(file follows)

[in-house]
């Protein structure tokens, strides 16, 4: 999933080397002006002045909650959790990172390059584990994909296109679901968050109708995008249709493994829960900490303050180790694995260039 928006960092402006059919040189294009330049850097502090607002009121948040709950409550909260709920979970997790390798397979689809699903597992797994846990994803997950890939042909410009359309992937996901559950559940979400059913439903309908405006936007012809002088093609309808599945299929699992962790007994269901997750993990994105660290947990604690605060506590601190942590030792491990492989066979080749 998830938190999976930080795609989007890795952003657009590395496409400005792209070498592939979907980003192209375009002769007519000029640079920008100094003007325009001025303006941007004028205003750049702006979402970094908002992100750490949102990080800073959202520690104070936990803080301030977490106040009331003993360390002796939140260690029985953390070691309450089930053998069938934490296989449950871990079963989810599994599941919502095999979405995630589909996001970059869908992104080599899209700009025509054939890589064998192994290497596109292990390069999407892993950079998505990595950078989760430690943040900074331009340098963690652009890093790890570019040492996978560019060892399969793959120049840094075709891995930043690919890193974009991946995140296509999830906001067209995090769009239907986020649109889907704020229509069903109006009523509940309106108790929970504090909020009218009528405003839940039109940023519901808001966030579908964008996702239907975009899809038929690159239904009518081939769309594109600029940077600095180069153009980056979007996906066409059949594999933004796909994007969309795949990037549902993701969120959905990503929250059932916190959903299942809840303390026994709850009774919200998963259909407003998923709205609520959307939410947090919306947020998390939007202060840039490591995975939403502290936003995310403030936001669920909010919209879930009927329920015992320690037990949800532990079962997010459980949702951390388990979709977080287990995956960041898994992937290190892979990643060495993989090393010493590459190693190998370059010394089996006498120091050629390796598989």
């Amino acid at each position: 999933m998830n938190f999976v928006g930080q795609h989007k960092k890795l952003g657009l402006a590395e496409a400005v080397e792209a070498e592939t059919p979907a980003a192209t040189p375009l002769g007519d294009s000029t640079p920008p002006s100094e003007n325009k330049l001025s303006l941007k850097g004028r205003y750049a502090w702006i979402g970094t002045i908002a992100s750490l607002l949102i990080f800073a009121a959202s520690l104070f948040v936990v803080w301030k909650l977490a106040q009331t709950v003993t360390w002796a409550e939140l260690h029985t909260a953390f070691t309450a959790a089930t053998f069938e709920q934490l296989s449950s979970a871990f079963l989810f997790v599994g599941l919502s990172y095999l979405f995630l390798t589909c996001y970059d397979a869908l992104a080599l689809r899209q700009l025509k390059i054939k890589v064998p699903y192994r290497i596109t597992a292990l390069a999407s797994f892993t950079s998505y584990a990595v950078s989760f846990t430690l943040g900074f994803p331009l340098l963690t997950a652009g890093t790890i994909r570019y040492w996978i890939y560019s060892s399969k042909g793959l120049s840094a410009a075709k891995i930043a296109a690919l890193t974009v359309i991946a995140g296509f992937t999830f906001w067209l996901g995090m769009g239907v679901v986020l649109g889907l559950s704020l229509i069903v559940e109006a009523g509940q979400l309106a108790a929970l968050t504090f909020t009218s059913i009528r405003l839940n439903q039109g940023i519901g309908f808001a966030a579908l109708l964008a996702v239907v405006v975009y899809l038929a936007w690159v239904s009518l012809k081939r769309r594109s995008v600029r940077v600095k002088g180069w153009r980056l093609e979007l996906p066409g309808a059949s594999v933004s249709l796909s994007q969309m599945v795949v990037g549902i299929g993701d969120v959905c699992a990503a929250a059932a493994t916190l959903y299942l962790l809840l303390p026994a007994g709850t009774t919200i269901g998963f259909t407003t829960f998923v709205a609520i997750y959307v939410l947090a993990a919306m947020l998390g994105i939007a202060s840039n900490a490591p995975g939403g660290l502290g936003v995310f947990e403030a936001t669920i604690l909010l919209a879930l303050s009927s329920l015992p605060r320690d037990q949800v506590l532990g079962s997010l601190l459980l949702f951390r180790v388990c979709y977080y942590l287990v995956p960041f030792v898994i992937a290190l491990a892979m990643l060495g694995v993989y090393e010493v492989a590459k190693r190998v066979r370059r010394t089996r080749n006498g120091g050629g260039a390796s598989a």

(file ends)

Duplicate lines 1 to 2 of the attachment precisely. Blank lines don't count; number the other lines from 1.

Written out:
[in-house]
């Protein structure tokens, strides 16, 4: 999933080397002006002045909650959790990172390059584990994909296109679901968050109708995008249709493994829960900490303050180790694995260039 928006960092402006059919040189294009330049850097502090607002009121948040709950409550909260709920979970997790390798397979689809699903597992797994846990994803997950890939042909410009359309992937996901559950559940979400059913439903309908405006936007012809002088093609309808599945299929699992962790007994269901997750993990994105660290947990604690605060506590601190942590030792491990492989066979080749 998830938190999976930080795609989007890795952003657009590395496409400005792209070498592939979907980003192209375009002769007519000029640079920008100094003007325009001025303006941007004028205003750049702006979402970094908002992100750490949102990080800073959202520690104070936990803080301030977490106040009331003993360390002796939140260690029985953390070691309450089930053998069938934490296989449950871990079963989810599994599941919502095999979405995630589909996001970059869908992104080599899209700009025509054939890589064998192994290497596109292990390069999407892993950079998505990595950078989760430690943040900074331009340098963690652009890093790890570019040492996978560019060892399969793959120049840094075709891995930043690919890193974009991946995140296509999830906001067209995090769009239907986020649109889907704020229509069903109006009523509940309106108790929970504090909020009218009528405003839940039109940023519901808001966030579908964008996702239907975009899809038929690159239904009518081939769309594109600029940077600095180069153009980056979007996906066409059949594999933004796909994007969309795949990037549902993701969120959905990503929250059932916190959903299942809840303390026994709850009774919200998963259909407003998923709205609520959307939410947090919306947020998390939007202060840039490591995975939403502290936003995310403030936001669920909010919209879930009927329920015992320690037990949800532990079962997010459980949702951390388990979709977080287990995956960041898994992937290190892979990643060495993989090393010493590459190693190998370059010394089996006498120091050629390796598989």